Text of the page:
Now that you know what I’m working with, let me get to my point, So last week while I’m walking around and working, as a single heterosexual woman, I naturally paid attention to the men around me, and found more often than not, I was telling myself that they were out of my league. Thinking back on why I said this to myself, it could have been because they were mostly tall, handsome men, dressed in business suits. You know, the Christian Grey type (HA)… Some of the men were so tall that I could have been an arm rest for them. Some were so handsome, it hurt to look at their faces. Some were just plain gorgeous, and I couldn’t stop looking. From what I heard, having been in closer proximity, some were so intellectual and intelligent, I was lost and decided to focus on the sound of their voice.

What made me decide that they were out of my league, was when I pictured us standing next to each other in a mirror; they were just so much more. They were from the “beautiful people” group and I was not. I don’t have self-esteem issues. I know I am pretty, smart, funny, and would make a good catch for any guy. It wasn’t always like this though, and after a lot of self-improvement, loosing 130 lbs. (gaining 50 back), and realizing that I am a “beautiful people“, because we all are, I regained my self-esteem, but that doesn’t mean that old insecurities, don’t creep up from time to time. Which accounts for my thinking that these men are out of my league.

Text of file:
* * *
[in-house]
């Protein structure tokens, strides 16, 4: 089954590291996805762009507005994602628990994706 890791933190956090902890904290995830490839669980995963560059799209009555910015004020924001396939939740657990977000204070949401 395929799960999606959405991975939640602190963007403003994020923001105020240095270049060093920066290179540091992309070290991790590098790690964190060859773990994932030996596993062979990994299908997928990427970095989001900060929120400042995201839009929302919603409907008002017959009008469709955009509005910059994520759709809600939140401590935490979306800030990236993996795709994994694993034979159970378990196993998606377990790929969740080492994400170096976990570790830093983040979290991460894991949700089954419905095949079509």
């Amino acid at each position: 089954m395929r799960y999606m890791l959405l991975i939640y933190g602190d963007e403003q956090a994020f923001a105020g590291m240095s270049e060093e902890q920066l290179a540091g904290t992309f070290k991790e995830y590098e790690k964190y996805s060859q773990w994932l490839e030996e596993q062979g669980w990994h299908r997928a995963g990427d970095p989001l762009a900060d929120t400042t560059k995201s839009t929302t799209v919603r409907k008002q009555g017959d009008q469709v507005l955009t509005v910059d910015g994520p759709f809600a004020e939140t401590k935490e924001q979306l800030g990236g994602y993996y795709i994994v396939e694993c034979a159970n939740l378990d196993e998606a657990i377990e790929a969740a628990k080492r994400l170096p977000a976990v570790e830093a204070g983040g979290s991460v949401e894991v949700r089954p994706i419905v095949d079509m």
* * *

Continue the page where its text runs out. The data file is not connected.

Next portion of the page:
Which accounts for why I think that my current crush, is out of my league. Oh yes, I said it here folks; I have a crush on someone. This someone, who shall remain nameless, has no idea that I have a crush on them, to my knowledge, and isn’t a close friend, but more like an acquaintance. So the other day, I’m sitting in close proximity to this person, and thinking about all of the, rated (PG), things we would enjoy doing together, when I hear them say that their current love interest is on a date with someone else. Belatedly, I realize that my crush could be in the same boat, on the same island as me, however this is about me right now.

Once I hear this, I immediately revert into my “he’s out of my league” mantra, and start listing all of the reasons why; taller, cooler, smarter, handsome, not their type. Then I move onto thinking about who they would be interested in; taller, thinner, cooler, prettier, smarter. I should mention, that I have no clue what the other woman looks like, for all I know, she could look just like me, except not me. So now I’m left feeling jilted by a person who has no idea that they even jilted me, and wondering why “having a crush” is even a thing. It seems like a pointless waste of time designed to force us into self-examination, and introspection. We do this enough as it is. Maybe instead of “having a crush” on someone, we should come clean with them and say, “I like you. Would you be interested in seeing if you like me too?” Whats the worst that can happen? They say “no.” But what if they say “yes”?

I’m not nieve enough to understand that this tactic opens up a whole other can of proverbial “creepy crawlies” if they say “no” or if things don’t work out after the “yes.” I suppose I’m looking at it from a time management standpoint; as a single woman in my early forties, do I have time for a crush, time to pine over a guy who has no clue I’m even pining after him? Not exactly. I need to be out cultivating relationships with the hope that one of them will be “THE ONE“, and we can settle down into our happily ever after.

Obviously, I’m good at giving advice, but not taking my own advice. If I do decide to follow my “time management” route, I’ll let you know. If you decide to follow my advice, good luck, and please let me know.

Until next time…